walking with giants

Staffa is another of the uninhabited Treshnish islands. Like Lunga it is home to hundreds of seabirds, yet it’s better known for the magnificent basalt columns which at first glance seem to rise out of the sea like pilings. The effect is almost overwhelming at An Uamh Binn, or Fingal’s Cave as it is more commonly known, which is formed completely out of hexagonally jointed basalt. In the 8,000 years humans have inhabited Mull it is safe to say that Staffa’s columns and caves have been viewed as something special, possibly sacred or mythical in origin. According to one legend, the Gaelic giant, Fingal, got into a quarrel with the Ulster giant, Finn McCool. (Over a lady giant, no doubt.) In order to fight each other they built a causeway between Ireland and Scotland. When the causeway was destroyed only the two ends remained – one at Staffa and the other at the Giant’s Causeway in Antrim. (Having visited the Giant’s Causeway several times, it is remarkable to see how both locations share an almost identical geology.) The truth of the matter, however, is much less colorful: as Britain and North America were being pulled apart by continental drift, huge amounts of magma rose up through the Earth’s crust, erupting as lava and volcanic ash on the surface. As the 1,200 degree molten rock cooled, it hardened, shrank, and fractured into a regular series of stone pillars. The caves came into existence as waves crashed against the soft layer of ash underneath the columns, slowly eroding into the formation we see today. Of the five sea caves on the island Fingal’s is by far the largest. It came to the attention of the wider world at the end of the 18th century as the Romantic Movement was spreading across Europe. With its emphasis on wilderness and natural splendor the island quickly became one of the must-see sights on the Highland Tour. Part of the cave’s appeal lies in the  remarkable symmetry of the cavern –  fractured columns form a crude walkway just above the high water mark, allowing easy exploration of the interior. Equally beguiling are the strange colors and sounds inside what is, in effect, a natural cathedral. If you’ve heard of Fingal’s Cave before reading this, it’s likely due to Felix Mendelssohn, who composed his concert overture, The Hebrides, following a visit to the island in 1829. His inspiration came from standing in the cave and listening to the roar of the waves.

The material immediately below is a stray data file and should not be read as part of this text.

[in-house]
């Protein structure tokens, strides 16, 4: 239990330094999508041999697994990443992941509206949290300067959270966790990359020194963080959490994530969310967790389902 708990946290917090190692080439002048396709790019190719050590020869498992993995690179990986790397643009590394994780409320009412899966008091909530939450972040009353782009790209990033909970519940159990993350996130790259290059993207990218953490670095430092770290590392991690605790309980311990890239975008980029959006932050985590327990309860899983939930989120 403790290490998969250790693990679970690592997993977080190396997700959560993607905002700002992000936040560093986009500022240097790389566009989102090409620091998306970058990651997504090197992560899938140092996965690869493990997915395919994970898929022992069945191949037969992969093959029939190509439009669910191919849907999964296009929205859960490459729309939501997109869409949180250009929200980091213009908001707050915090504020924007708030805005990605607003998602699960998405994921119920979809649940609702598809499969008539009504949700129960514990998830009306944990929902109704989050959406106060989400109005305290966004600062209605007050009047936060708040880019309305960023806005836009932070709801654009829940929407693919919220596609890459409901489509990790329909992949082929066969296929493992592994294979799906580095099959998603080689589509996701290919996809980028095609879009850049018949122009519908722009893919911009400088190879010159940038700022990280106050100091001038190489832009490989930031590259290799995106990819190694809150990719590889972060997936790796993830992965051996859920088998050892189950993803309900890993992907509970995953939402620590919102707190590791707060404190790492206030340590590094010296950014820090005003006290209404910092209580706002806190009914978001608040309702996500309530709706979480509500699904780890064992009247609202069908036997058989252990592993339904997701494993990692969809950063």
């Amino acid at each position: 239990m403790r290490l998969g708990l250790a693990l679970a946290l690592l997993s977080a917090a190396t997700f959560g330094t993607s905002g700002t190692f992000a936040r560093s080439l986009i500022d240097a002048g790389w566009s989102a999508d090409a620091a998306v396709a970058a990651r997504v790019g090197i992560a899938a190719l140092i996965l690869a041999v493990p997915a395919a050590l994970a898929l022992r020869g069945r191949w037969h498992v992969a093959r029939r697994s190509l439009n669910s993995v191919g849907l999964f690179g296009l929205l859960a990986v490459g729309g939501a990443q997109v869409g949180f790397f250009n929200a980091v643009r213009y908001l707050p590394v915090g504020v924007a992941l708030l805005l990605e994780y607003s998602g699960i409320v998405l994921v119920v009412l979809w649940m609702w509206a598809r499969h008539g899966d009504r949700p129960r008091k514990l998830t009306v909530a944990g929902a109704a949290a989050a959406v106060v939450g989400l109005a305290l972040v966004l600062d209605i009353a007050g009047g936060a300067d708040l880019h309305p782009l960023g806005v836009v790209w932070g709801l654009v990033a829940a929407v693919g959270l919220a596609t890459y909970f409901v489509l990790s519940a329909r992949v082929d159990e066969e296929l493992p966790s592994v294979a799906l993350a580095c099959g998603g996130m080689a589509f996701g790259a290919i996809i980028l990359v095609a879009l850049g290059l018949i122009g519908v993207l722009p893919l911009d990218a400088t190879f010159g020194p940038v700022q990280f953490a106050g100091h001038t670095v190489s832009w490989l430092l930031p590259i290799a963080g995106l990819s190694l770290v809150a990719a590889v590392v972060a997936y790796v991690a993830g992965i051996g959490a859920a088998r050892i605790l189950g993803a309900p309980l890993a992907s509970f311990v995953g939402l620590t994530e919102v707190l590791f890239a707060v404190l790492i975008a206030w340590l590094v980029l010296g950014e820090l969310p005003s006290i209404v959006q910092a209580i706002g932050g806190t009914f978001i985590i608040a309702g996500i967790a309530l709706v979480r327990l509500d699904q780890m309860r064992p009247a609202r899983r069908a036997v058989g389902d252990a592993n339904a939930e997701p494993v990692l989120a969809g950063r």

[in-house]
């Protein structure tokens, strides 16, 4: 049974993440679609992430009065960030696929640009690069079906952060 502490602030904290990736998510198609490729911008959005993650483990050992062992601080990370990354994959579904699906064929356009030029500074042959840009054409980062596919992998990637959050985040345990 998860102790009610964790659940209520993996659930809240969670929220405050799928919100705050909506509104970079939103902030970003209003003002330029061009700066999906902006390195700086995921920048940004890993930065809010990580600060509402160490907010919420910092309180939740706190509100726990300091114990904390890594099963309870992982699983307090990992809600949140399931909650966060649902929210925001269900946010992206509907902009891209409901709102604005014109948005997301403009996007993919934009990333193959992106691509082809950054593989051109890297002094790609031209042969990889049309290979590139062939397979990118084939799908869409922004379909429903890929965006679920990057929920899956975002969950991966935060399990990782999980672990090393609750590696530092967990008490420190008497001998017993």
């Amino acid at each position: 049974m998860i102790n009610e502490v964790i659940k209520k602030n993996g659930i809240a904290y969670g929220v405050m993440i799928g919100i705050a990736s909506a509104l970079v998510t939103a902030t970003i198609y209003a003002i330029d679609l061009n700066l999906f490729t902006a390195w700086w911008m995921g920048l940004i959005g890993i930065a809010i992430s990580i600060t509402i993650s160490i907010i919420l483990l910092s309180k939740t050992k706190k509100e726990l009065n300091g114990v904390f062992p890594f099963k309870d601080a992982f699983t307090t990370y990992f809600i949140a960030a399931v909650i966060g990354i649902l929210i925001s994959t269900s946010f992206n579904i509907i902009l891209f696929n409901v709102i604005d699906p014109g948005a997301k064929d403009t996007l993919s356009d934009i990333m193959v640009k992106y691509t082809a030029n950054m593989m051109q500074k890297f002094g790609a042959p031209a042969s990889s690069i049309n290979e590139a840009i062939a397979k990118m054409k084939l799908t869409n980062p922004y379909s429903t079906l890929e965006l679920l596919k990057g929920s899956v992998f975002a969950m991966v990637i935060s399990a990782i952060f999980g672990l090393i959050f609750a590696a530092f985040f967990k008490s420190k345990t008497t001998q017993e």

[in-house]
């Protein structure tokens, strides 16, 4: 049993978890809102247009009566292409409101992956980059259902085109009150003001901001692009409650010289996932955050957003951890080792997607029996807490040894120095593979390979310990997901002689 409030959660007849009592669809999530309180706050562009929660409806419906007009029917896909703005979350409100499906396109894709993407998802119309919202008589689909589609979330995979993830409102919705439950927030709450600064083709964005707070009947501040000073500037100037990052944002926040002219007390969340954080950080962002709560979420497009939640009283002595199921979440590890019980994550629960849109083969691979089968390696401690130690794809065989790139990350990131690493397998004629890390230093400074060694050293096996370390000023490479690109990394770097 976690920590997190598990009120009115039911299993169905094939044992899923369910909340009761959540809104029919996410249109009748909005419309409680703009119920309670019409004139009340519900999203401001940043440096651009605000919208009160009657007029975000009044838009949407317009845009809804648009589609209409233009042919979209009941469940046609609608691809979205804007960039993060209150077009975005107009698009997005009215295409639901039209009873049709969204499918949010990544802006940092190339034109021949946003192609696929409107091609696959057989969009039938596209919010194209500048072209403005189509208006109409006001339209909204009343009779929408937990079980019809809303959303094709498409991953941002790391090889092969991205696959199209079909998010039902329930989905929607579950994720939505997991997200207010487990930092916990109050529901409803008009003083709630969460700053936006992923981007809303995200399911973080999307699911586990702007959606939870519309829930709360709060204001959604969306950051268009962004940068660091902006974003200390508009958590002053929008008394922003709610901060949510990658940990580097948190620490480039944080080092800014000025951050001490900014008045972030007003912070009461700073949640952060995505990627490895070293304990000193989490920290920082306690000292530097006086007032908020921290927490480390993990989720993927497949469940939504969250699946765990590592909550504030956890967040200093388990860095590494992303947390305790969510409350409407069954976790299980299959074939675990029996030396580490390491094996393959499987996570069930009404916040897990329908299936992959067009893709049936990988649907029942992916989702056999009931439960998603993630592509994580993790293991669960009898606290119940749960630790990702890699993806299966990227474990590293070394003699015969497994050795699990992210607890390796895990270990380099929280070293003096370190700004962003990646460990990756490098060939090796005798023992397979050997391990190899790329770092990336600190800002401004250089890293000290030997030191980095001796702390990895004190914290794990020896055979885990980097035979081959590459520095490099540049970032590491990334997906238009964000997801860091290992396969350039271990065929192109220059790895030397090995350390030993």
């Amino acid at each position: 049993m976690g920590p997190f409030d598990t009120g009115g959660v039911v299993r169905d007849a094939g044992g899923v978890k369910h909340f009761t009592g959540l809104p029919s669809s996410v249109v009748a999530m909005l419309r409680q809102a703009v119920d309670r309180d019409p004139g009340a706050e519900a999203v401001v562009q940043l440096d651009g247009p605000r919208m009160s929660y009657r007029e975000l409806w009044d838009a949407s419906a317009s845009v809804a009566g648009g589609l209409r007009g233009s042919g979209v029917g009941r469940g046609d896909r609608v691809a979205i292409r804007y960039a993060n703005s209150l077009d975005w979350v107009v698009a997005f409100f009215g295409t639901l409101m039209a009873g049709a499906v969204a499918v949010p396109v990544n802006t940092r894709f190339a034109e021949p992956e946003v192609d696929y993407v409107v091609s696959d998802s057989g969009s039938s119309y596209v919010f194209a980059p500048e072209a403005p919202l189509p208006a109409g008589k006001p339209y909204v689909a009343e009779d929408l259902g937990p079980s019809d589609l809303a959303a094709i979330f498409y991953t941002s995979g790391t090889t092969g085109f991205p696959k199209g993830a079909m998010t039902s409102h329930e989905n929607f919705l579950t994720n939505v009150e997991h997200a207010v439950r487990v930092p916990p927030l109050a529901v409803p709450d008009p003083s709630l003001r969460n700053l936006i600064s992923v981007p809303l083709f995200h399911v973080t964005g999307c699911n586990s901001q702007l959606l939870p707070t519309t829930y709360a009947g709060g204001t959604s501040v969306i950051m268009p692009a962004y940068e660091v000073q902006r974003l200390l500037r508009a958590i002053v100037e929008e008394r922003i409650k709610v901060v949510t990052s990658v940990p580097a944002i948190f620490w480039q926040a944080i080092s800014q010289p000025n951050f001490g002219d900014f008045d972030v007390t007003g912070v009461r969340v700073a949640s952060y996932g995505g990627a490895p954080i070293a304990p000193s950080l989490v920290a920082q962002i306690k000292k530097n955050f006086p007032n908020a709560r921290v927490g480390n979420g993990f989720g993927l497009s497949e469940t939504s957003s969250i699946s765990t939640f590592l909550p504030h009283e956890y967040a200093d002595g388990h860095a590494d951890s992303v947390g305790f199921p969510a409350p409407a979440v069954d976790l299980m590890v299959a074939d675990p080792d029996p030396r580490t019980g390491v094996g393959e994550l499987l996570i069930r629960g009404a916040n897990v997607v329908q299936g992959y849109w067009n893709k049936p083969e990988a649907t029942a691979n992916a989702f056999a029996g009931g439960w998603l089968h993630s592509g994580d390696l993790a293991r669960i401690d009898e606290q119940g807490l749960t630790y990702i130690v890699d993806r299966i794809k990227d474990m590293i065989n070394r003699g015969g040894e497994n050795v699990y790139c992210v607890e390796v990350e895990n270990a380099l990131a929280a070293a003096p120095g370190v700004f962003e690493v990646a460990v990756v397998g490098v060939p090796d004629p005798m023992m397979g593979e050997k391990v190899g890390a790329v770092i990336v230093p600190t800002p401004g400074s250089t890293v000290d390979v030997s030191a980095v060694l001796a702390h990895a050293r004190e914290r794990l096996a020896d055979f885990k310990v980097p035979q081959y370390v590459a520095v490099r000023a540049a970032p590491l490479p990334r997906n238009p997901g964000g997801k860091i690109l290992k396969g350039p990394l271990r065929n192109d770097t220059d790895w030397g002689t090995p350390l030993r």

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dùn i

The Gaelic name for Iona is simply “I” – hence Dùn I, or the fort of Iona. What remains is little more than a low hill yet the steep climb to the cairn at the top is an invigorating harrumph. The summit is an ideal spot to break for a bit of lunch, too: to the north can be seen the shoreline of short turf and inviting sandy beach, while out over the sound is Staffa and the Treshnish Isles. Click the photo below – then click it again – for a panoramic view from the top.

 

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